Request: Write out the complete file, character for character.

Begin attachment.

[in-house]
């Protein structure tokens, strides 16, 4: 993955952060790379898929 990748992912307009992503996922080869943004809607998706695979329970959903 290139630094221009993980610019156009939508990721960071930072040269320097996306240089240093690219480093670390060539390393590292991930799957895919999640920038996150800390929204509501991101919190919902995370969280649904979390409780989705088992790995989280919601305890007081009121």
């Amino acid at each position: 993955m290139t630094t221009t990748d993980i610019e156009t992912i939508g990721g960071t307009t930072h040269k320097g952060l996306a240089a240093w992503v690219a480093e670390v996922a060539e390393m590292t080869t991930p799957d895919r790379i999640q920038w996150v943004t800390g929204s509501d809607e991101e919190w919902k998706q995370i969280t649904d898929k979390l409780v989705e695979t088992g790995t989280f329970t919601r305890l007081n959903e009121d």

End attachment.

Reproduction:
[in-house]
């Protein structure tokens, strides 16, 4: 993955952060790379898929 990748992912307009992503996922080869943004809607998706695979329970959903 290139630094221009993980610019156009939508990721960071930072040269320097996306240089240093690219480093670390060539390393590292991930799957895919999640920038996150800390929204509501991101919190919902995370969280649904979390409780989705088992790995989280919601305890007081009121």
């Amino acid at each position: 993955m290139t630094t221009t990748d993980i610019e156009t992912i939508g990721g960071t307009t930072h040269k320097g952060l996306a240089a240093w992503v690219a480093e670390v996922a060539e390393m590292t080869t991930p799957d895919r790379i999640q920038w996150v943004t800390g929204s509501d809607e991101e919190w919902k998706q995370i969280t649904d898929k979390l409780v989705e695979t088992g790995t989280f329970t919601r305890l007081n959903e009121d």